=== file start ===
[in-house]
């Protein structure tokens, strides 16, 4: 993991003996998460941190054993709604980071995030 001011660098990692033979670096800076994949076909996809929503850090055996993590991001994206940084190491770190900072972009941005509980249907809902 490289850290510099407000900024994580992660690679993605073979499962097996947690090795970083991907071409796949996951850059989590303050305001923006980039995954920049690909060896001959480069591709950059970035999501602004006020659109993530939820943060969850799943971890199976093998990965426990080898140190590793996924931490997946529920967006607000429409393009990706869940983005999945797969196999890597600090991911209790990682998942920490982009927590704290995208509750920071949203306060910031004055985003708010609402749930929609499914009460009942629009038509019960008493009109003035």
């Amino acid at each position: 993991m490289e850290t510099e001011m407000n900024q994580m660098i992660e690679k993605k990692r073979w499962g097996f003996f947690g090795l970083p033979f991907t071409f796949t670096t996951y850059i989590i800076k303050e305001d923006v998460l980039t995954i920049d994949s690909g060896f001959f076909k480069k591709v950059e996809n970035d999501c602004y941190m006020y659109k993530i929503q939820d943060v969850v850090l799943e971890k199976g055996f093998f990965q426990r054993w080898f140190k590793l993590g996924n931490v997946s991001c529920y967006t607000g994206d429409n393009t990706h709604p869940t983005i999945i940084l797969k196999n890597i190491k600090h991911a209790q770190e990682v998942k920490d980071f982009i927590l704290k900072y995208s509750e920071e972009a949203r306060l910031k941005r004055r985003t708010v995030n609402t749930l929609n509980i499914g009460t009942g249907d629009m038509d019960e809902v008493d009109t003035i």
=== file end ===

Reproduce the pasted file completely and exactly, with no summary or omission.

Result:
[in-house]
């Protein structure tokens, strides 16, 4: 993991003996998460941190054993709604980071995030 001011660098990692033979670096800076994949076909996809929503850090055996993590991001994206940084190491770190900072972009941005509980249907809902 490289850290510099407000900024994580992660690679993605073979499962097996947690090795970083991907071409796949996951850059989590303050305001923006980039995954920049690909060896001959480069591709950059970035999501602004006020659109993530939820943060969850799943971890199976093998990965426990080898140190590793996924931490997946529920967006607000429409393009990706869940983005999945797969196999890597600090991911209790990682998942920490982009927590704290995208509750920071949203306060910031004055985003708010609402749930929609499914009460009942629009038509019960008493009109003035």
């Amino acid at each position: 993991m490289e850290t510099e001011m407000n900024q994580m660098i992660e690679k993605k990692r073979w499962g097996f003996f947690g090795l970083p033979f991907t071409f796949t670096t996951y850059i989590i800076k303050e305001d923006v998460l980039t995954i920049d994949s690909g060896f001959f076909k480069k591709v950059e996809n970035d999501c602004y941190m006020y659109k993530i929503q939820d943060v969850v850090l799943e971890k199976g055996f093998f990965q426990r054993w080898f140190k590793l993590g996924n931490v997946s991001c529920y967006t607000g994206d429409n393009t990706h709604p869940t983005i999945i940084l797969k196999n890597i190491k600090h991911a209790q770190e990682v998942k920490d980071f982009i927590l704290k900072y995208s509750e920071e972009a949203r306060l910031k941005r004055r985003t708010v995030n609402t749930l929609n509980i499914g009460t009942g249907d629009m038509d019960e809902v008493d009109t003035i």